Outlaw of the stables
HE goes by the stable nick name 'Billy,' named after the outlaw Billy The Kid and according to trainer Felicity Firth Primed To Win lives up to his name as an equine outlaw.
Primed To Win resumes at Grafton tomorrow in the Battlefield Benchmark 70 Hcp (1220m) headed on a path Firth hopes will lead to the South Grafton Cup during the Clarence River Jockey Club's July racing carnival.
"He's not the easiest horse to handle," Firth admitted in frustration. "We named him Billy around the stables because he is a bit of an outlaw.
"He's always been a bit of a lad. He can be a real rat."
Firth admits keeping Primed To Win in check and not injuring himself is a full time occupation.
"He's always on the go, full of himself," she said. "I have to work him at 4am before a lot of other horses get out on the track.
"In the afternoon I put my horses out in the paddock to roam around, Primed To Win doesn't. He has to stay on a lead otherwise he goes berserko.
"On the track isn't an issue. It's beforehand which is the problem. He goes stupid. He's always got a few tricks up his sleeve."
Despite Primed To Win's frustrating antics, Firth has great faith in the son of Primus got as a yearling for $15,000 in Melbourne and raced by a syndicate that also owned Firth's former good galloper Slick Nick.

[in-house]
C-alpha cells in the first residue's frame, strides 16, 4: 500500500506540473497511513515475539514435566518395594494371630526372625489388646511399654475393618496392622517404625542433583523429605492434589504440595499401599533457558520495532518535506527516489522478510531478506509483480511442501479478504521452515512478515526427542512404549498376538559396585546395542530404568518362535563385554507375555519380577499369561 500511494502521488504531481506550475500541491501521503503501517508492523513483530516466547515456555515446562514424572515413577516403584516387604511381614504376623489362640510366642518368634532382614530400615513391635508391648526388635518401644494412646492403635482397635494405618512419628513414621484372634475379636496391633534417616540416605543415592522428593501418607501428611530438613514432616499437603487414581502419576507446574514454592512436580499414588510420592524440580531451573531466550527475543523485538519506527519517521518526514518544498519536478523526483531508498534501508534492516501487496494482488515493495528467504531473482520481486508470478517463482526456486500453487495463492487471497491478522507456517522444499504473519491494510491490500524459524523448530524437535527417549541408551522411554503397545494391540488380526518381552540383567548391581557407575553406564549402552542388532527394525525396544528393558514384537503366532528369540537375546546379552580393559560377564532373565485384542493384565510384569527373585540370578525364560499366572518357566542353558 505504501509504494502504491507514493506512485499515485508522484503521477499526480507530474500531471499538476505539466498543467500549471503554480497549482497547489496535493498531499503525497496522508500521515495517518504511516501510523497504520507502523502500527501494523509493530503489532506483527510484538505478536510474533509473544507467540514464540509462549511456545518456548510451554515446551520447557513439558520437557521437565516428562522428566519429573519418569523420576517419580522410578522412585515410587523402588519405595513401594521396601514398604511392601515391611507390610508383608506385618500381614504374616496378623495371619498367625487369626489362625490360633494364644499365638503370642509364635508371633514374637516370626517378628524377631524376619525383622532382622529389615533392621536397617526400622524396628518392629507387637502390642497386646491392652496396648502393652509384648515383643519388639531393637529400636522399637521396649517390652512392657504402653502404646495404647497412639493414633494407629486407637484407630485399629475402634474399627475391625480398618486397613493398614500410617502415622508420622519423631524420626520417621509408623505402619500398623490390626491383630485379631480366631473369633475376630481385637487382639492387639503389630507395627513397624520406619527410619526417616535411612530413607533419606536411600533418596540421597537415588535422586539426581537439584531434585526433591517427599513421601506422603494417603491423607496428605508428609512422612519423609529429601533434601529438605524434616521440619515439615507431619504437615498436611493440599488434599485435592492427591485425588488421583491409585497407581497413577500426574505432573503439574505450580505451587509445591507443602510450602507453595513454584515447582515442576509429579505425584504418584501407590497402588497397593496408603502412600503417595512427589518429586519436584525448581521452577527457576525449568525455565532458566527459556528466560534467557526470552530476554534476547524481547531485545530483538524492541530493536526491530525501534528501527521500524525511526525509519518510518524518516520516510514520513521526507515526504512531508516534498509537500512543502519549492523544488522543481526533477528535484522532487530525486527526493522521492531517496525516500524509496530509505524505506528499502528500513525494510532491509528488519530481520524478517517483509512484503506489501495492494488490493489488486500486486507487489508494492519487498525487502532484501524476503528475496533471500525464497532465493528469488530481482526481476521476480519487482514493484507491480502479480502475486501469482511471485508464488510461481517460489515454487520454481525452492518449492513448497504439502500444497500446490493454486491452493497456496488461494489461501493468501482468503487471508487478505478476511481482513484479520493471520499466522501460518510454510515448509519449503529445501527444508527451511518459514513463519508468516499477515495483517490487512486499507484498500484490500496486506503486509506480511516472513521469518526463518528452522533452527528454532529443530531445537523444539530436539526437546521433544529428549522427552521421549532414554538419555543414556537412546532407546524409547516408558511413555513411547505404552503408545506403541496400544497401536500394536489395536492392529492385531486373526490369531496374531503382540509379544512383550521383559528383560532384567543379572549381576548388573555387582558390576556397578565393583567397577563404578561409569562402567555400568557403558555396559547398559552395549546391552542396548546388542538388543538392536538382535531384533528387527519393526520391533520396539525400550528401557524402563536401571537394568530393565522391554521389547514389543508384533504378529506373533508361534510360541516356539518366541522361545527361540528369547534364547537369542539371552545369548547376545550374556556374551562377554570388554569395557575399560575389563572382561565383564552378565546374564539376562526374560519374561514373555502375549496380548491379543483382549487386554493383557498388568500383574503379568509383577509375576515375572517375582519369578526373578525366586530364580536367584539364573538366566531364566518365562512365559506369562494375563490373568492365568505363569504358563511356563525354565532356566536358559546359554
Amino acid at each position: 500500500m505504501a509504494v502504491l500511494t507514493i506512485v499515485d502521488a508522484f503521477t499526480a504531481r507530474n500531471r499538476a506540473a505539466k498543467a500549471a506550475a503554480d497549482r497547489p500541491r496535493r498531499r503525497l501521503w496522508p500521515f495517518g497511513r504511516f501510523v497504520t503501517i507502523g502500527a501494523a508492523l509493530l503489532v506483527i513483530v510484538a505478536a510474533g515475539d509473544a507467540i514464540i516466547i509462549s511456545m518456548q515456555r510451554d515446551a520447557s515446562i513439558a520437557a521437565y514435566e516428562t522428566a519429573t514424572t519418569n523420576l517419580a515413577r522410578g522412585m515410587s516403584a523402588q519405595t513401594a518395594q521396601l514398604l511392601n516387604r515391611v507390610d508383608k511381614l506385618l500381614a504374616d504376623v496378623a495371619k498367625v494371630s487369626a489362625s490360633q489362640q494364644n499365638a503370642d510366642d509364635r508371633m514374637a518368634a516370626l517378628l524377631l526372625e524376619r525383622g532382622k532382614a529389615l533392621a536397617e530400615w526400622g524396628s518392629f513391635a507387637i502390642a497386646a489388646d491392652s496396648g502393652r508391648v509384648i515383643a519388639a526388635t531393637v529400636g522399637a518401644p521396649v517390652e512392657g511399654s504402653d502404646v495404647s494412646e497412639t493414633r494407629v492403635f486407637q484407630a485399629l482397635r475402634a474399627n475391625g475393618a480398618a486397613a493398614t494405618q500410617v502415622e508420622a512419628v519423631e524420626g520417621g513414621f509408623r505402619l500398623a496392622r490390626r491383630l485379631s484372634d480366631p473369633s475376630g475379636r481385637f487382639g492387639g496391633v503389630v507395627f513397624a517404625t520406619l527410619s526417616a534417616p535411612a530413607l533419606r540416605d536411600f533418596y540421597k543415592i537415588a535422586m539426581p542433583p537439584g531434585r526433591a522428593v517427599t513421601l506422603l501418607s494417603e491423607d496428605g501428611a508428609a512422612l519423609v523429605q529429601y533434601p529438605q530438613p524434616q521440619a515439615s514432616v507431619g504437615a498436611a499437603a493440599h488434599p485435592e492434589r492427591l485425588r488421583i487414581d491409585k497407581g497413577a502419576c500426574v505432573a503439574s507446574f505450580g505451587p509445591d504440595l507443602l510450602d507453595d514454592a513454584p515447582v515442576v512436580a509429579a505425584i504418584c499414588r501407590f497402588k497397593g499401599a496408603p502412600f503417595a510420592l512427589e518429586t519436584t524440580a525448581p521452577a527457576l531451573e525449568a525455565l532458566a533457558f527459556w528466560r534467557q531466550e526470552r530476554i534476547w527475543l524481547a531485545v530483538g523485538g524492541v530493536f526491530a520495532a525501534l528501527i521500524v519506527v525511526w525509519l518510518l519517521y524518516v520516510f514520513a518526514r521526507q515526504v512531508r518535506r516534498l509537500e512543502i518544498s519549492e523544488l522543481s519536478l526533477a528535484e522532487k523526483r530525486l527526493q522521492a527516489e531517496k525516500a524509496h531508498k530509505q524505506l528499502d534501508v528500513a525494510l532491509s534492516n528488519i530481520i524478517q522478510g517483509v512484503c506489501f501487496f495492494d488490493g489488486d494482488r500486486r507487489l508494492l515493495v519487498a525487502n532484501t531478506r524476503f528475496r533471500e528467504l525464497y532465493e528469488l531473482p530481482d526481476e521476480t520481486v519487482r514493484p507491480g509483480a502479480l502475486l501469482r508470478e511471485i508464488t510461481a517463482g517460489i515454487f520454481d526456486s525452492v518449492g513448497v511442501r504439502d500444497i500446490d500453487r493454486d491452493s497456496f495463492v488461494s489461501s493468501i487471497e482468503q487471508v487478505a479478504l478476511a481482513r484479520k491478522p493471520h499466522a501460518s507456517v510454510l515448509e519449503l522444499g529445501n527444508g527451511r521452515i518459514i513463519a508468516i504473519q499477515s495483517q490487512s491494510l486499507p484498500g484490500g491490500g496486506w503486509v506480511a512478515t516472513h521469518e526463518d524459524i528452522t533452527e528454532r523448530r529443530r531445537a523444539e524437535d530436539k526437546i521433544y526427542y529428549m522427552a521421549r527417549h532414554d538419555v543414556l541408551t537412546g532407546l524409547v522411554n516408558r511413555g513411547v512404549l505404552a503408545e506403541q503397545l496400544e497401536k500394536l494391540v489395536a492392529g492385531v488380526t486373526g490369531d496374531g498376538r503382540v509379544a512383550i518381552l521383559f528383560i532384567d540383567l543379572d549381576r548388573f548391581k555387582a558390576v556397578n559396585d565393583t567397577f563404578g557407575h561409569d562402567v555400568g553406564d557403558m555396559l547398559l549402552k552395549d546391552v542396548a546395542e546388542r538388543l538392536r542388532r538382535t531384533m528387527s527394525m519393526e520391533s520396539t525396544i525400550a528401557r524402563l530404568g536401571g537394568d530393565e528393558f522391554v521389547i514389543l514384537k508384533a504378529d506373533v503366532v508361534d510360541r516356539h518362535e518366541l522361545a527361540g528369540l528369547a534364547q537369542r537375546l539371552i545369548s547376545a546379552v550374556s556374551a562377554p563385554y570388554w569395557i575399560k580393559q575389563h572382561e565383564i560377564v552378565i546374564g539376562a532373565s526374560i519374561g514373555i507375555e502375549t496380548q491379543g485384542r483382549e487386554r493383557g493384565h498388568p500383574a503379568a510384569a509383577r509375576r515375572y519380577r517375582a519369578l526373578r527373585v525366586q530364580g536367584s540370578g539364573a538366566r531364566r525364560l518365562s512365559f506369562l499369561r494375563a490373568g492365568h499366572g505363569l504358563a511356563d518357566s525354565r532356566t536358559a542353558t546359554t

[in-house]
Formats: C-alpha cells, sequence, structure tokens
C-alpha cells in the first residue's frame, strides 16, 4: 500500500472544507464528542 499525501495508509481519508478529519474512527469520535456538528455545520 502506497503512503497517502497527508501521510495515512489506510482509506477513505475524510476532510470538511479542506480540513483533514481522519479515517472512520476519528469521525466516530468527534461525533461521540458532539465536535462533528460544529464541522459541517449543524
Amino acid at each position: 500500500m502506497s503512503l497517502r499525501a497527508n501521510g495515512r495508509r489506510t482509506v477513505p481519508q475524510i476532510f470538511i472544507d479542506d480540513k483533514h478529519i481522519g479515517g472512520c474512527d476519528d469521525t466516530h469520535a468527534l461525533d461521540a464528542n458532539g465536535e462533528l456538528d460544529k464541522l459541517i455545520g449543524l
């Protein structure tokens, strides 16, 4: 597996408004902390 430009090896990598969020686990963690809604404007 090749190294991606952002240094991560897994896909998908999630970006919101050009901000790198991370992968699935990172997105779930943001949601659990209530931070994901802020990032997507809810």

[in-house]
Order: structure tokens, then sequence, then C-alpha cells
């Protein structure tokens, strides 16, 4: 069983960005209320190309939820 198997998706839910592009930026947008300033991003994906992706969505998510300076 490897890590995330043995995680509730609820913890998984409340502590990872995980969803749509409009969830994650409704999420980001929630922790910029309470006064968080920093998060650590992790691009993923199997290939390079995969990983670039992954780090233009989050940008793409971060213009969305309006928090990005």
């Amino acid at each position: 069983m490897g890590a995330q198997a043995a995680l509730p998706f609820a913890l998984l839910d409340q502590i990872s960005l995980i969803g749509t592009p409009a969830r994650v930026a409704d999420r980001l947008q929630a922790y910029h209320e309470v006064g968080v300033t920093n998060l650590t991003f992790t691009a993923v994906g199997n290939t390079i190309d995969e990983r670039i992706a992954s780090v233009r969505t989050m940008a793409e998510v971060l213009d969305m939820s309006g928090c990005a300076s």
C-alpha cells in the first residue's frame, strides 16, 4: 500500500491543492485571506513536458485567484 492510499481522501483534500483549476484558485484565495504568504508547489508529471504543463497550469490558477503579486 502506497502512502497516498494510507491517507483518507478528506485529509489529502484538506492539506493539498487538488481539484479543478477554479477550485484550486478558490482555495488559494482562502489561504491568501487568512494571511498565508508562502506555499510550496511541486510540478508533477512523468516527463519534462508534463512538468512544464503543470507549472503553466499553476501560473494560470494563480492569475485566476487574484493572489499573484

"He's got plenty of ability, no doubt," Firth said. "But he's still a big, immature leggy bugger."
From 11 starts, the four-year-old has registered three wins and five placing's earning $40,950.
Primed To Win hasn't raced since his third to Dusty's Felt over 1700m at Grafton on January 26, a break of 99 days. The gelding won first-up last preparation over 1203m at Coffs Harbour.
Firth gave Primed To Win a jump out a fortnight back and the gelding's subsequent work has been "very good."
"He hurt his wither after the jump out and has had a few other issues but the chiropractor helped and things have been sorted out," Firth said. "He's worked very well and I do think he'll be hard to beat."